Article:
Sometimes things just float into place. We’ve had Indian tejpat in stock for months – I bought some when trying to put a more complex and authentic taste into home-cooked curries. A subtle bay-like leaf, it has been lending a cinnamon warmth to many a dahl and sauce in our house this autumn. And at some point I clocked that this was the stuff -Malabathrum – that Apicius uses over and over again in his cookery book of ancient Rome. I hadn’t found much reference to its use in modern western cooking but had resolved to experiment anyway.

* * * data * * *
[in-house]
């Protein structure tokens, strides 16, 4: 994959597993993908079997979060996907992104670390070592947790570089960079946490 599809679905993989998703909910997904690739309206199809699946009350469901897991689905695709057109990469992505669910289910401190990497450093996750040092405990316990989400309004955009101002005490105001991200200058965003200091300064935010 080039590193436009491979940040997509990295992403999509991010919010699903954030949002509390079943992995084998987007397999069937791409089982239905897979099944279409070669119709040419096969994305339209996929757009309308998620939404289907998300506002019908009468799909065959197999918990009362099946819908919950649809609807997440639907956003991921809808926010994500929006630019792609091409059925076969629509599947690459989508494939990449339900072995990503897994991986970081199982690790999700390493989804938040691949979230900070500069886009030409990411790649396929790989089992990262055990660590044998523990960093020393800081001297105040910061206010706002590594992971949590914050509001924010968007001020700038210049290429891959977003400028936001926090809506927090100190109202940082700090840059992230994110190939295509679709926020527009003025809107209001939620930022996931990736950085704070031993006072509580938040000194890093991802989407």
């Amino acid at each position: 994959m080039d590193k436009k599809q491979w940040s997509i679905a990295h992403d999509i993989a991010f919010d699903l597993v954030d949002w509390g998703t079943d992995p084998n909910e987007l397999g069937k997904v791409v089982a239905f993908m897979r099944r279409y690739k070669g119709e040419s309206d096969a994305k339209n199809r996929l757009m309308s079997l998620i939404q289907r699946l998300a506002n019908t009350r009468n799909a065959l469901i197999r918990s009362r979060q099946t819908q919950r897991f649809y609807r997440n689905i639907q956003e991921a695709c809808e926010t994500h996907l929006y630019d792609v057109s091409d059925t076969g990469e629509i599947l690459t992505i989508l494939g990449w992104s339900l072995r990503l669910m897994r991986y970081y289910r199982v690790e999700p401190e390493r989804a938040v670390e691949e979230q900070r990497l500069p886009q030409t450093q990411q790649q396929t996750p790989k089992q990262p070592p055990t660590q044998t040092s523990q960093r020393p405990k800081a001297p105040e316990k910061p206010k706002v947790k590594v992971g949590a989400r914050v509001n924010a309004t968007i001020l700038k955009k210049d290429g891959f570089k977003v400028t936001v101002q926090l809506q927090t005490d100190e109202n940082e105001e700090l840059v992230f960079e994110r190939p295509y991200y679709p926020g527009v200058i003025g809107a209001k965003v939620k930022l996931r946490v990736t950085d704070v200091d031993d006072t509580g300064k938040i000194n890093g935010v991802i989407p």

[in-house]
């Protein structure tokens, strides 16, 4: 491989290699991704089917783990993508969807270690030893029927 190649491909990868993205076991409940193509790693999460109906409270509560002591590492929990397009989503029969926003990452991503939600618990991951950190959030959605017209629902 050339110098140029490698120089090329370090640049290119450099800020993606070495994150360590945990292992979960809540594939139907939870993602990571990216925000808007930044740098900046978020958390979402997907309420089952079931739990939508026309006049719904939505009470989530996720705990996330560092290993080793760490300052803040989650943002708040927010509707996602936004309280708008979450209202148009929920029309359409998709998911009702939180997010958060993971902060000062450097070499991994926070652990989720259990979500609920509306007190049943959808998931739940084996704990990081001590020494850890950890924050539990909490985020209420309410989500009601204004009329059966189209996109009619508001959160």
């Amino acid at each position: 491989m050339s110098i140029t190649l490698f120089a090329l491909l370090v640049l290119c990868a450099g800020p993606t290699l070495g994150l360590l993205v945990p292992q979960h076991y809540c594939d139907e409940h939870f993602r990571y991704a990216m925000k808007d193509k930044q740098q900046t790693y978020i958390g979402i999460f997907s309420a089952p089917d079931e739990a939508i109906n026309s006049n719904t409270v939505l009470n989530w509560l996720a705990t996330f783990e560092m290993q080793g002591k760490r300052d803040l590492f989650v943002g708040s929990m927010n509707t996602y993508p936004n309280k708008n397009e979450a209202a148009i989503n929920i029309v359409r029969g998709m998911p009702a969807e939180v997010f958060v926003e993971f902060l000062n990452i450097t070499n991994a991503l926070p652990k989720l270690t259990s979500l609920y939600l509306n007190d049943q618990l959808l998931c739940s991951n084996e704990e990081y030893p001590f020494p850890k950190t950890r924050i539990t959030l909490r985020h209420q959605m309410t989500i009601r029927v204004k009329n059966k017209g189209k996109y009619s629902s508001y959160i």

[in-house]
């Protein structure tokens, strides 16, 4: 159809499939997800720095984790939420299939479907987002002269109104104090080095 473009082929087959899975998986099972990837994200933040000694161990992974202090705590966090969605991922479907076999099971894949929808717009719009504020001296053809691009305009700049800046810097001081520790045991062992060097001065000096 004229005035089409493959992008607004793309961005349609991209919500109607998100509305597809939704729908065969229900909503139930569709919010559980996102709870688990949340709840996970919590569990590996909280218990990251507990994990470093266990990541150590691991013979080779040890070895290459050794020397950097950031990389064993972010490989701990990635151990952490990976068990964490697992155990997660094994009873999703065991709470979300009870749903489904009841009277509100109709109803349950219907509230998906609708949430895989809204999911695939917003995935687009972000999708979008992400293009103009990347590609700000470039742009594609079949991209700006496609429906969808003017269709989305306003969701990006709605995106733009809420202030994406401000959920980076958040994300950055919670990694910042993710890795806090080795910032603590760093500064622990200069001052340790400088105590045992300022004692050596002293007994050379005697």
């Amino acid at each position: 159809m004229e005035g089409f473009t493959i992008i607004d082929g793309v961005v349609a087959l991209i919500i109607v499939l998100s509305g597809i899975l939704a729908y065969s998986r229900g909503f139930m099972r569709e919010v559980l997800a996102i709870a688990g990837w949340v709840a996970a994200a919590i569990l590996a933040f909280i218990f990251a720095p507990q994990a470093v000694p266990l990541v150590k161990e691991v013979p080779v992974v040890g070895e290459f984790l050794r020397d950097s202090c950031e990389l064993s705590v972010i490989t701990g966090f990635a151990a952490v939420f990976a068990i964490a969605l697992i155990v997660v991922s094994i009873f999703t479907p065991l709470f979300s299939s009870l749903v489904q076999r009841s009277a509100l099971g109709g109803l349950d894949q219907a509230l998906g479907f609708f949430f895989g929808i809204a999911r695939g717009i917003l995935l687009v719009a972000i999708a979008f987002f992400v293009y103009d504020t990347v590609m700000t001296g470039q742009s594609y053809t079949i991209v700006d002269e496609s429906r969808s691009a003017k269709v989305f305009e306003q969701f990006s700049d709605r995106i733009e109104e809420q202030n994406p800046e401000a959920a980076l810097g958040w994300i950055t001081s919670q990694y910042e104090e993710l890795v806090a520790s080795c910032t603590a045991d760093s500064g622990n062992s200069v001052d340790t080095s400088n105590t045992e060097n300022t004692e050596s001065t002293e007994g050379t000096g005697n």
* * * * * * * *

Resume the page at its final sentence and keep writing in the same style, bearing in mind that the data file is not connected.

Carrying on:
Making rich, smokey venison stew for Boxing Day this morning, the time came. Looking through the cupboard for suitable seasoning…marjoram, juniper, clove, black pepper, parsley, bay leaf…I came face to face with cinnamon. We have German relatives staying for Christmas and it would not be unusual to find this type of goulash being laced with cinnamon in Germany but cinnamon in savoury dishes has never strongly appealed to me, except for in Eastern food. With that thought in mind, the bay leaves sailed down to lick the bubbling surface of the stew…and were joined moments later by their stripy-veined eastern cousins. The result: Truly perfect and suited to all tastes of the household.